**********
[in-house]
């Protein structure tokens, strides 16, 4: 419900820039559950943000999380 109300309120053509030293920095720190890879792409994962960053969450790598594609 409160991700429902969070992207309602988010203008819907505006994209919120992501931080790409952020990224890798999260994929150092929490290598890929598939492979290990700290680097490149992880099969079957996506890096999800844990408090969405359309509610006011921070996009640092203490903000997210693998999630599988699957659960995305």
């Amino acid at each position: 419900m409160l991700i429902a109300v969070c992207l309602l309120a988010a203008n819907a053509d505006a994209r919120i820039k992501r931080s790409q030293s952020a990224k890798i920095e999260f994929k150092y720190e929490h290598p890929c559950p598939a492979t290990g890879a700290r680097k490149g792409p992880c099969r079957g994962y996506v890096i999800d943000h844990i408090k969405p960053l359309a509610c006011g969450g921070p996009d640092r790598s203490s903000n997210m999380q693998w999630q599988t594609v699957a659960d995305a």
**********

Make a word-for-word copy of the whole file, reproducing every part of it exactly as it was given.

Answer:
[in-house]
């Protein structure tokens, strides 16, 4: 419900820039559950943000999380 109300309120053509030293920095720190890879792409994962960053969450790598594609 409160991700429902969070992207309602988010203008819907505006994209919120992501931080790409952020990224890798999260994929150092929490290598890929598939492979290990700290680097490149992880099969079957996506890096999800844990408090969405359309509610006011921070996009640092203490903000997210693998999630599988699957659960995305």
């Amino acid at each position: 419900m409160l991700i429902a109300v969070c992207l309602l309120a988010a203008n819907a053509d505006a994209r919120i820039k992501r931080s790409q030293s952020a990224k890798i920095e999260f994929k150092y720190e929490h290598p890929c559950p598939a492979t290990g890879a700290r680097k490149g792409p992880c099969r079957g994962y996506v890096i999800d943000h844990i408090k969405p960053l359309a509610c006011g969450g921070p996009d640092r790598s203490s903000n997210m999380q693998w999630q599988t594609v699957a659960d995305a």